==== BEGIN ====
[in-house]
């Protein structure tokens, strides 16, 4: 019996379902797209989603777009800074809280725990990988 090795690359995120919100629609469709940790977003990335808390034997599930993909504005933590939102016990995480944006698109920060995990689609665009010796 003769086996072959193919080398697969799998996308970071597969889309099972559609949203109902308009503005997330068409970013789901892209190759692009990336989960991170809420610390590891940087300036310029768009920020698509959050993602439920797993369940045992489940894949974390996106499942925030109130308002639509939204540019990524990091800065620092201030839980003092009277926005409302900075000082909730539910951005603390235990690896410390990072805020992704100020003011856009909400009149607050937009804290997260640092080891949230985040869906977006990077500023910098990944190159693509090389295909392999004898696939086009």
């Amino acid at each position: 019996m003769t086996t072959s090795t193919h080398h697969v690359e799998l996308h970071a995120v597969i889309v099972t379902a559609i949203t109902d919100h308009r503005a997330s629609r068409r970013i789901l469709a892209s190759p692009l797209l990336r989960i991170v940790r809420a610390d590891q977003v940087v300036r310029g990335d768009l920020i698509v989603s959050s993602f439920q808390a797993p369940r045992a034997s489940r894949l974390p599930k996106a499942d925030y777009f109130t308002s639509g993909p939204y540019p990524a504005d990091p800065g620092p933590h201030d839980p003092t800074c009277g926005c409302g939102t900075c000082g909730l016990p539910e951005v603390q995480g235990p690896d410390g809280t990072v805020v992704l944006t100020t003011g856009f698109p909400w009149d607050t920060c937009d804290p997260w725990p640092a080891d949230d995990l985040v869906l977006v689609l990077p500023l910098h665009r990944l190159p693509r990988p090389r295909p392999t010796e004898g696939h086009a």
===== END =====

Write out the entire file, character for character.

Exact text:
[in-house]
């Protein structure tokens, strides 16, 4: 019996379902797209989603777009800074809280725990990988 090795690359995120919100629609469709940790977003990335808390034997599930993909504005933590939102016990995480944006698109920060995990689609665009010796 003769086996072959193919080398697969799998996308970071597969889309099972559609949203109902308009503005997330068409970013789901892209190759692009990336989960991170809420610390590891940087300036310029768009920020698509959050993602439920797993369940045992489940894949974390996106499942925030109130308002639509939204540019990524990091800065620092201030839980003092009277926005409302900075000082909730539910951005603390235990690896410390990072805020992704100020003011856009909400009149607050937009804290997260640092080891949230985040869906977006990077500023910098990944190159693509090389295909392999004898696939086009």
């Amino acid at each position: 019996m003769t086996t072959s090795t193919h080398h697969v690359e799998l996308h970071a995120v597969i889309v099972t379902a559609i949203t109902d919100h308009r503005a997330s629609r068409r970013i789901l469709a892209s190759p692009l797209l990336r989960i991170v940790r809420a610390d590891q977003v940087v300036r310029g990335d768009l920020i698509v989603s959050s993602f439920q808390a797993p369940r045992a034997s489940r894949l974390p599930k996106a499942d925030y777009f109130t308002s639509g993909p939204y540019p990524a504005d990091p800065g620092p933590h201030d839980p003092t800074c009277g926005c409302g939102t900075c000082g909730l016990p539910e951005v603390q995480g235990p690896d410390g809280t990072v805020v992704l944006t100020t003011g856009f698109p909400w009149d607050t920060c937009d804290p997260w725990p640092a080891d949230d995990l985040v869906l977006v689609l990077p500023l910098h665009r990944l190159p693509r990988p090389r295909p392999t010796e004898g696939h086009a």